Elsewhere Down Under, the lives of those who have helped shape Buddhist culture in Australia will be the subject of a new documentary film. Researchers at Deakin University have teamed up with Pozible.com to raise the necessary funds to produce “Buddhist Life Stories of Australia.” Noting that Buddhism is Australia’s second largest religion, with a long history in the nation, the team envisions the film as “the first stage of a larger, long-term research program that will investigate the changing nature of Buddhism, and what it’s like to be a Buddhist, in Australia.” They have put together a promotional video, which you can see after the jump, featuring some of the major figures in contemporary Australian Buddhism. See the page they’ve created for the film here. Read More »
Pema Chodron to deliver Naropa University’s 40th anniversary commencement address; sold-out event will be webcast live
Naropa University announced this week that internationally renowned Buddhist teacher and bestselling author Pema Chödrön will deliver the keynote address on “Bravery and Compassion” during its May 10 commencement ceremonies.
“Pema is an influential and insightful teacher to millions of people around the world,” said Naropa president Charles G. Lief in a press release about the event, “and her longtime connection to her root teacher and Naropa founder Chögyam Trungpa Rinpoche makes her a wonderful commencement speaker for our 40th Anniversary year.”
Though all the tickets for the Boulder, CO, ceremony have already been distributed, Naropa will provide a free, live webcast of Pema Chödrön’s remarks, which are scheduled to begin at 4:30 pm, MST. Click here to stream the video.
On Sunday, June 8, at 2:30 pm, the Monastery, located in Mt. Tremper, NY, will host a rare opportunity to experience noh, with a performance of Sumida River. This powerful new English-language version of the classic Sumidagawa will be performed in the traditional Noh style by Richard Emmert and the internationally acclaimed Theatre Nohgaku. Tickets are $22 and can be reserved by calling the Training Office at 845-688-2228 or by emailing Jean Ann at firstname.lastname@example.org.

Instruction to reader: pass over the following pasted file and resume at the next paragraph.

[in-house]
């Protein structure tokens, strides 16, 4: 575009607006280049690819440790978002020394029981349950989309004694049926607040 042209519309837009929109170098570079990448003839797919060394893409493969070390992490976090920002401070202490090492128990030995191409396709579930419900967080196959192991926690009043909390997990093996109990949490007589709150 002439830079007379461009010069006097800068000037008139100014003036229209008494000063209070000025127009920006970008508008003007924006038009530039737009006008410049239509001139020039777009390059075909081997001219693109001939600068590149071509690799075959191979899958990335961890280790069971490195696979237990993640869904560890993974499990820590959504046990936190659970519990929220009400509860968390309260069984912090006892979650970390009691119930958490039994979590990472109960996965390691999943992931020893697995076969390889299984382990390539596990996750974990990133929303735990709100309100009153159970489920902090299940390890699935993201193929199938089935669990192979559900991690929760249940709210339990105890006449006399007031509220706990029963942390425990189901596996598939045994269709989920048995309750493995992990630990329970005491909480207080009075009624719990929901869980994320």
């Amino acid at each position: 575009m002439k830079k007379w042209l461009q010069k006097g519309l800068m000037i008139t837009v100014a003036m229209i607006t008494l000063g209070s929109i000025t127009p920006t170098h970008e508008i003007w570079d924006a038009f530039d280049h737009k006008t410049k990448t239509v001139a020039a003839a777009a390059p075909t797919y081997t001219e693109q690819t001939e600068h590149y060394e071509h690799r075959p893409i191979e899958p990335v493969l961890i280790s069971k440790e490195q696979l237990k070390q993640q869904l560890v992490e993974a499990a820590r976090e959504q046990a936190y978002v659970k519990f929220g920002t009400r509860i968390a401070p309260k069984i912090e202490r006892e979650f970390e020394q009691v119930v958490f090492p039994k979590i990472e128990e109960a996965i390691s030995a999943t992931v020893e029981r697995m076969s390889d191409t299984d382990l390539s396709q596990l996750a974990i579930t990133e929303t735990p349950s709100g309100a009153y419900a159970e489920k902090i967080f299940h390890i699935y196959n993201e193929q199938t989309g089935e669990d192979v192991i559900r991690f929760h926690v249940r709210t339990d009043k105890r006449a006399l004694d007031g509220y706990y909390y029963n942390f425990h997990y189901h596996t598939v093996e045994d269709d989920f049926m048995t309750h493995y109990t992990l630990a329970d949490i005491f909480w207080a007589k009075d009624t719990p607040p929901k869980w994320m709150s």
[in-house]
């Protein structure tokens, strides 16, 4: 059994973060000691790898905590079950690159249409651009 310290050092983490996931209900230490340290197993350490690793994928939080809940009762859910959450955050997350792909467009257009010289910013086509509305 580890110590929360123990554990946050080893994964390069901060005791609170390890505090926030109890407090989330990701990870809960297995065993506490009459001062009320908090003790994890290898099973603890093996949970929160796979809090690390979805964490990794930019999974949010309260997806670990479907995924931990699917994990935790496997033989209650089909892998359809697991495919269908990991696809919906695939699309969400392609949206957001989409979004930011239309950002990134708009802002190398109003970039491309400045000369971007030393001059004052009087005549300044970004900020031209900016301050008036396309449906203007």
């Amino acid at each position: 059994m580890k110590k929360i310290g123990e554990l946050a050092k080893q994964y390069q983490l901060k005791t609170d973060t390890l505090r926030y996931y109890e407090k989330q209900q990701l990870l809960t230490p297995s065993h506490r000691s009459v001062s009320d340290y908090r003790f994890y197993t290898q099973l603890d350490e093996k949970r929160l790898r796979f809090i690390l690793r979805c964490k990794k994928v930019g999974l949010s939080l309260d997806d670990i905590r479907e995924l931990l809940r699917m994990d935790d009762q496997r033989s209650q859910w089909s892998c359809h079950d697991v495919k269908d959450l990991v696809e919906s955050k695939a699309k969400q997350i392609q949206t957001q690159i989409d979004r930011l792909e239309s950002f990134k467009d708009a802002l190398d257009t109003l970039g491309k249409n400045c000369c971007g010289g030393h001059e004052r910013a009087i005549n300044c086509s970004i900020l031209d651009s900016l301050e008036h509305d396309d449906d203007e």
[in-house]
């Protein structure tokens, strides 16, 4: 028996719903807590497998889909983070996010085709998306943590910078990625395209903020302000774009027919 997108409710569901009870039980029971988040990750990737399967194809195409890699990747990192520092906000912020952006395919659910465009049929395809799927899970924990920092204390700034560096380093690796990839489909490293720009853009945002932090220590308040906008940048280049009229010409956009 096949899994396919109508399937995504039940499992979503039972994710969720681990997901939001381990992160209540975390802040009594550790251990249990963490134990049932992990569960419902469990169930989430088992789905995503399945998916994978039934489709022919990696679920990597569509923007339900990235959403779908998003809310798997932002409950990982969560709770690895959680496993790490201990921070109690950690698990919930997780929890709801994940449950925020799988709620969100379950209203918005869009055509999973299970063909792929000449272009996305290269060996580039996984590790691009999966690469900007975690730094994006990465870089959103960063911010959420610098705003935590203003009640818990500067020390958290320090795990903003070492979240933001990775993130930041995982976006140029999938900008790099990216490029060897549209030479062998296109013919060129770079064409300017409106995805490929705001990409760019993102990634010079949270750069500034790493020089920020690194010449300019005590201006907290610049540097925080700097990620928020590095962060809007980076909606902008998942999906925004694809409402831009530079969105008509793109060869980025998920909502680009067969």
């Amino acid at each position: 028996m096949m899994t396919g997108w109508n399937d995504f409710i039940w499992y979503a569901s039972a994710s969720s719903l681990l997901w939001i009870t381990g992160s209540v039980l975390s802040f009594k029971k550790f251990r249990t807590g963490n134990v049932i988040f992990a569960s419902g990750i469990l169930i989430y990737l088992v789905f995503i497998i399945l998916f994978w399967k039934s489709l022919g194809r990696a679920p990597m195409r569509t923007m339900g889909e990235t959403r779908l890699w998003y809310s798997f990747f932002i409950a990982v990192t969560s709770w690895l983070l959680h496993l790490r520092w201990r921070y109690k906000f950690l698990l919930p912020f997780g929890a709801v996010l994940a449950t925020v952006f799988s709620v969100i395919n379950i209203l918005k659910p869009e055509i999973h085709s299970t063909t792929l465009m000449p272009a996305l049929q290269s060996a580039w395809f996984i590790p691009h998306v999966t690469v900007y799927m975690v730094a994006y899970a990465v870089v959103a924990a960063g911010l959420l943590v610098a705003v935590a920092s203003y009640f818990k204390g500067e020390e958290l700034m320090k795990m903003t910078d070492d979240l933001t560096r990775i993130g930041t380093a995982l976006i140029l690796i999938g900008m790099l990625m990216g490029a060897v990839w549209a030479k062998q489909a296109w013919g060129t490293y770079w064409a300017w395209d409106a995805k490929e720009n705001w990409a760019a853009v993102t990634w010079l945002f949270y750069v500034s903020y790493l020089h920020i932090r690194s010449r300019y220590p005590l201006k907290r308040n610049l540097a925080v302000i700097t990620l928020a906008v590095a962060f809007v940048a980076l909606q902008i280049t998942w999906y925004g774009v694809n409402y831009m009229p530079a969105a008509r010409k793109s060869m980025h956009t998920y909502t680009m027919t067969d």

Those who find themselves in northern Massachusetts might “awaken to something unexpected” with a visit to Buddhas Over Worcester, an outdoor exhibit of original sculpture on display in the gardens of the Boundless Way Zen Center. For the second year in a row, BWZC invited the community to submit works that “imagine that the Buddha could be something important and meaningful in our lives.” The eighteen works selected will be on exhibit now through July 5. Visit here for further details.
Naropa University has announced the creation of the Anselm Hollo Graduate Fellowship, named for the poet, translator, and Naropa professor who died last year. “The fellowship,” they said, “will provide full tuition and a Teaching Assistantship stipend to exceptionally promising writers in Naropa’s Jack Kerouac School of Disembodied Poetics,” which is celebrating its 40th anniversary this year. Hollo’s widow, artist Jane Dalrymple-Hollo, provided the initial bequest for the fellowship, calling Naropa Hollo’s “literary home” and praising its vast archive of creative material.